First lady of Norwegian jazz, Karin Krog, has recently visited Japan. And she does not stop to impress her audience. Interested in what the Japanese thought of her music? Read further on.
She never seems tired of travelling. This was her fifth trip to Japan since 1970, and accompanying Krog was Jacob Young, an accomplished Norwegian guitarist and composer. Together they performed at the Nakanoshima Euro Jazz Renaissance festival 2003, as well as a couple of clubs, such as Satin Doll, one of Tokyo’s most prestigious jazz venues. Maybe the Renaissance festival is to blame, or the re-release of several of her early records, but Karin Krog sensed a strong fascination for her music from the 60’s and 70’s in Tokyo and Osaka.
“They were very interested in my earlier music, and asked me lots of questions about old electronic jazz, which I experimented with at an early stage”, says Karin Krog.
It was Don Ellis, the celebrated jazz trumpeter, composer and band leader who originally gave Krog the idea that she should explore the relationship between her voice and electronics - live. Krog stresses live, not in studio, where the risk of blunders is much smaller. For years, she experienced with the Oberheim modulator. Oberheim was a highly reputed manufacturer of electronic music effects devices.
Young and old styles
These days, Krog is still open-minded, and is collaborating with musicians a couple of generations younger than herself, such as Espen Horn aka Bobby Hughes Combination. On nhu golden era (2002), Krog is featured on Karins Kerma. But she is also doing more traditional jazz recordings. Her latest album is released on the ENJA label. Produced by John Surman, it consists of 11 compositions, three with lyrics by Krog and is recorded in New York. It is called Where You At?
But now, back to Japan. When asked by a Japanese journalist if she noticed any change in the Japanese audience, she replied positively.
“I think the Japanese audience is more responsive now. Before they were rather reserved and it was not easy to know if the music is coming through to them. I can say they’ve become more open to showing appreciation”.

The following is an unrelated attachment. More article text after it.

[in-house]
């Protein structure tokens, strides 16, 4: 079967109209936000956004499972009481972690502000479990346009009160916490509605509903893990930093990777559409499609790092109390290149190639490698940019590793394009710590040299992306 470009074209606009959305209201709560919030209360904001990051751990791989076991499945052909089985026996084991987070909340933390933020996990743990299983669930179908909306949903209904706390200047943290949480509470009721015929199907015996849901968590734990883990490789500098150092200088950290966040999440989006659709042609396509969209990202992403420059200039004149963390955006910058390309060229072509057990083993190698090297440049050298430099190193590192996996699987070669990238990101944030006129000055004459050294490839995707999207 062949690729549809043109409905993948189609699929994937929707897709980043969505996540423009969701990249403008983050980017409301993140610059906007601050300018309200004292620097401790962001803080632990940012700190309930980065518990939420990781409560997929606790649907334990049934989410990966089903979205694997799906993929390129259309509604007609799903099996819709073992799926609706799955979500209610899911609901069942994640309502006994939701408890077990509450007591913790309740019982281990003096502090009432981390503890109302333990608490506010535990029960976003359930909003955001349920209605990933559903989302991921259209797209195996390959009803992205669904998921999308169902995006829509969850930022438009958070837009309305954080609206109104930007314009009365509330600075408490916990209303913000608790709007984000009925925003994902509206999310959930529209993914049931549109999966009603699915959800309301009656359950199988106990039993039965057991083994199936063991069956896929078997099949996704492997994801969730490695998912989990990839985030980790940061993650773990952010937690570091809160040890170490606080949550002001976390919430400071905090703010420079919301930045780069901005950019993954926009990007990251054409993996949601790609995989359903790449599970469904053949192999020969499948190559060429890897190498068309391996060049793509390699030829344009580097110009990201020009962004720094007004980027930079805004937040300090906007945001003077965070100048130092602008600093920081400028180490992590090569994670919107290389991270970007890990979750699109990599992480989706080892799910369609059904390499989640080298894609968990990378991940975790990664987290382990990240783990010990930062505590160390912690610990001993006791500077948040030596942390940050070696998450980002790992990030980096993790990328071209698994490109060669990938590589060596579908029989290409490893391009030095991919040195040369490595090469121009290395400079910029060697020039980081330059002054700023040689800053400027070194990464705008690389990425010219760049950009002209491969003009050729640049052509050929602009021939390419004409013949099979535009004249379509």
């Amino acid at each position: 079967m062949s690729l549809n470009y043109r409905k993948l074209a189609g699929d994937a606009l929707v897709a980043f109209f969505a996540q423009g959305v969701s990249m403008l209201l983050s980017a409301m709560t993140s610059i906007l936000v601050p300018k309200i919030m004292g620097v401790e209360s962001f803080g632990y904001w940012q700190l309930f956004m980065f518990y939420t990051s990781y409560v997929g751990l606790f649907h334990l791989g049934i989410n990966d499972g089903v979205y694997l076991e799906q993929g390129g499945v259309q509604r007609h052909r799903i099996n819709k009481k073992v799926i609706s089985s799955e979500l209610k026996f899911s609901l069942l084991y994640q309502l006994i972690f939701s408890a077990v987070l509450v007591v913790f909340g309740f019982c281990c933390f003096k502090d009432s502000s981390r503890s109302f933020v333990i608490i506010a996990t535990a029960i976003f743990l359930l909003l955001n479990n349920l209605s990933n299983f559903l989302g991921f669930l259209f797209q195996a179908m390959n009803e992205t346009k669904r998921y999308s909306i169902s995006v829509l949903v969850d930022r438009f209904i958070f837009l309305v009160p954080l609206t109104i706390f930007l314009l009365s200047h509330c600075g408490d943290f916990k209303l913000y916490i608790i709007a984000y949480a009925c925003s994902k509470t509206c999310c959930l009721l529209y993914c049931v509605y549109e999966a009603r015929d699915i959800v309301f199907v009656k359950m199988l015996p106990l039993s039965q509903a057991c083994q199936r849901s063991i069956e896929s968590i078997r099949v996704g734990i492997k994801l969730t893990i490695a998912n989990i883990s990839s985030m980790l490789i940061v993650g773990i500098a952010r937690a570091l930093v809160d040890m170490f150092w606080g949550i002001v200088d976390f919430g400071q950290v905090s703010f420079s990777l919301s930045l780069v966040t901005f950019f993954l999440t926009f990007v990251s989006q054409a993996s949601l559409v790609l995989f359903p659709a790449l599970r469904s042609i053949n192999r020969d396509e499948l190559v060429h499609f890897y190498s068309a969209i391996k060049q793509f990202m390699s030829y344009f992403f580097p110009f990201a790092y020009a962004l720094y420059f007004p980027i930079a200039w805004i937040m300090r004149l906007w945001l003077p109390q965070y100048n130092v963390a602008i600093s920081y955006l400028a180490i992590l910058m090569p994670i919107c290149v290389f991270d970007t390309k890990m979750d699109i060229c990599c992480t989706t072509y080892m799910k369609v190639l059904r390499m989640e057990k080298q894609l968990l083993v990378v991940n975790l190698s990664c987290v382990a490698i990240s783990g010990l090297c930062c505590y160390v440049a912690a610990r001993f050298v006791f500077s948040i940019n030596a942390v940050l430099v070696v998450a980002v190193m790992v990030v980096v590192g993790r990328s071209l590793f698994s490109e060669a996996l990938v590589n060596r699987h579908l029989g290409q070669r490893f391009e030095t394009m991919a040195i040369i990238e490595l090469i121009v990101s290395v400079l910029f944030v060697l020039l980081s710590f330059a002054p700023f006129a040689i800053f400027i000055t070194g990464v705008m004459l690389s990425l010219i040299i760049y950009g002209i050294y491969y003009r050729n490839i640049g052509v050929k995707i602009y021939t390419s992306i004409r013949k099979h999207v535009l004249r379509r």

Her companion Jacob Young continued: “For the second set we were playing low in volume. It’s always a good test to see if the audience is paying attention. And tonight they really were, and nobody was making any noise during our performance, it was really quiet especially during the ballads. Then some up-tempo songs start and they start talking, but that’s okay”.
Soft silky voice
Tatsurou Ueda from the Global Artist Network described Krog and Young’s performance this way:
“It was the second stage of the night, and the show began with a Norwegian traditional lullaby Bån Sull sang a cappella by Karin Krog alone. The soft silky voice of Karin filled the air and fell lightly on the audience like nourishing rain. Next was a solo piece Å, Den Som Var En Løvetann played by Jacob Young on his Yamaha AEX-1500. With the soft, round tone in the vein of Jim Hall, the sweet melodies of the slow ballad spread through the venue where everyone listened attentively”.
Enthusiastic words, no doubt. And Karin Krog will also continue to spread her music globally next year. 22 -25 January, she and her trio (Vigleik Storaas, piano,Terje Venaas, bass, and Tom Olstad, drums) are heading east again to perform at the International Festival of World Music in Calcutta, India.